Step 4- Let Dough Rise:
Place the dough in a lightly oiled bowl, and cover with a clean and damp kitchen towel. Swish the dough around in the bowl to coat the whole ball of dough with a very thin film of oil. This will keep it from drying out.Place the bowl with the dough in it in a dry, warm (but not hot) place, free from drafts. Allow it to rise until doubled in volume. Some people try to accelerate rising by putting the dough in the oven, where the pilot lights keeps the temperature slightly elevated. If you choose to do this, remember to leave the oven door open or it may become too hot and begin to kill the yeast and cook the dough. An ambient temperature of about 25 degrees C (80F) is ideal for rising dough.

Step 5- Prepare Water for Bagels:
While the dough is rising, fill the stockpot with water and set it on the heat to boil. When it reaches a rolling boil, add the sugar (or malt syrup) and reduce the heat so that the water just barely simmers; the surface of the water should hardly move.
Step 6- Form Bagels:
Once the dough has risen, turn it onto the work surface, punch it down, and divide immediately into as many chunks as you want to make bagels. With this recipe, I got 12 bagels. You can not flavour the the dough or incorporate added ingreidnets or leave plain and add toppings later for more traditional bagels. Begin forming the bagels. There are two schools of thought on this. One method of bagel formation involves shaping the dough into a rough sphere, then poking a hole through the middle with a finger and then pulling at the dough around the hole to make the bagel. This is the hole-centric method. I used this method, as the dough is so easy to work with and allows you to shape and punch holes into the balls very easily. What I did was punch my thumb through the center of each roll and then rotated the dough, working it so that the bagel is as even in width as possible. I also dusted my fingers and then the middle of the hole to prevent it from closing.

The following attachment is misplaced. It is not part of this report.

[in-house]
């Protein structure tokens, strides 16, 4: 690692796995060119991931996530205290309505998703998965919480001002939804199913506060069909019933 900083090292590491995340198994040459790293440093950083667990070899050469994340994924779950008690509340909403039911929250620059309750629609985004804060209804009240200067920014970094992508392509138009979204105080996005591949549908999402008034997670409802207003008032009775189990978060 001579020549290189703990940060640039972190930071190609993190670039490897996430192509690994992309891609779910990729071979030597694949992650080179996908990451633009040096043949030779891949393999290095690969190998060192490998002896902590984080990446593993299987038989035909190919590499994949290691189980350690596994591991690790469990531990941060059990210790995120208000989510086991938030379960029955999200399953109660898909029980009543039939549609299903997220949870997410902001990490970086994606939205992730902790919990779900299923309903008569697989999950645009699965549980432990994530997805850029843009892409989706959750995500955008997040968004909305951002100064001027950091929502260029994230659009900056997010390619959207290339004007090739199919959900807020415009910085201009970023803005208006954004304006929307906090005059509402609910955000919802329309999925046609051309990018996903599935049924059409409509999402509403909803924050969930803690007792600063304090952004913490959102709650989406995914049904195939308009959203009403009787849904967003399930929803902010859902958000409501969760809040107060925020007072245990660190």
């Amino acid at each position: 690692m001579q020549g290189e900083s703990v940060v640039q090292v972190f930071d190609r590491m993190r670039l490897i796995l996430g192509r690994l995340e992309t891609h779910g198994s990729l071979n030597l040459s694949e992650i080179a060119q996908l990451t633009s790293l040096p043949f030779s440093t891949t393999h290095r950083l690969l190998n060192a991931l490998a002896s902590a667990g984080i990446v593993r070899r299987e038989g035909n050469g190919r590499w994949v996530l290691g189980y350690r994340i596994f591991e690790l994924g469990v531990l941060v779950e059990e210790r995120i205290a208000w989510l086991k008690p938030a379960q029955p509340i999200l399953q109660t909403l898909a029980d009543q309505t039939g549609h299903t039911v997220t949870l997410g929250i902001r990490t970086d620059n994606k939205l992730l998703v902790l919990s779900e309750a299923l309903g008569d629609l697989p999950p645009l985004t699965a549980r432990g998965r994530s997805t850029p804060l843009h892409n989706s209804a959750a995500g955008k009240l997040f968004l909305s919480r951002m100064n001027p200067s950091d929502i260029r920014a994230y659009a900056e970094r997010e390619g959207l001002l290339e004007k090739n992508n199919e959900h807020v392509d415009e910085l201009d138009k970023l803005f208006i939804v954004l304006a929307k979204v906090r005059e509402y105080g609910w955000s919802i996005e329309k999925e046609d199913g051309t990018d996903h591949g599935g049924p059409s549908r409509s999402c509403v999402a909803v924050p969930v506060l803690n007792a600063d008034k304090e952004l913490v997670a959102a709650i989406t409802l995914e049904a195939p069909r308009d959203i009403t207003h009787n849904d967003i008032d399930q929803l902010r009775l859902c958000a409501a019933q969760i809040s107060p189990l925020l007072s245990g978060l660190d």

The dough-centric method involves making a long cylindrical "snake" of dough and wrapping it around your hand into a loop and mashing the ends together. This method seems to be a little trickier as care must be taken that the ends do not come undone when boiling the rolls so, that you have bagel loafs instead of rolls. Do not worry if the bagels are not perfectly shaped or symmetrical. This is normal. The diversity adds to the rustic look of the bagels and each bagel is unique.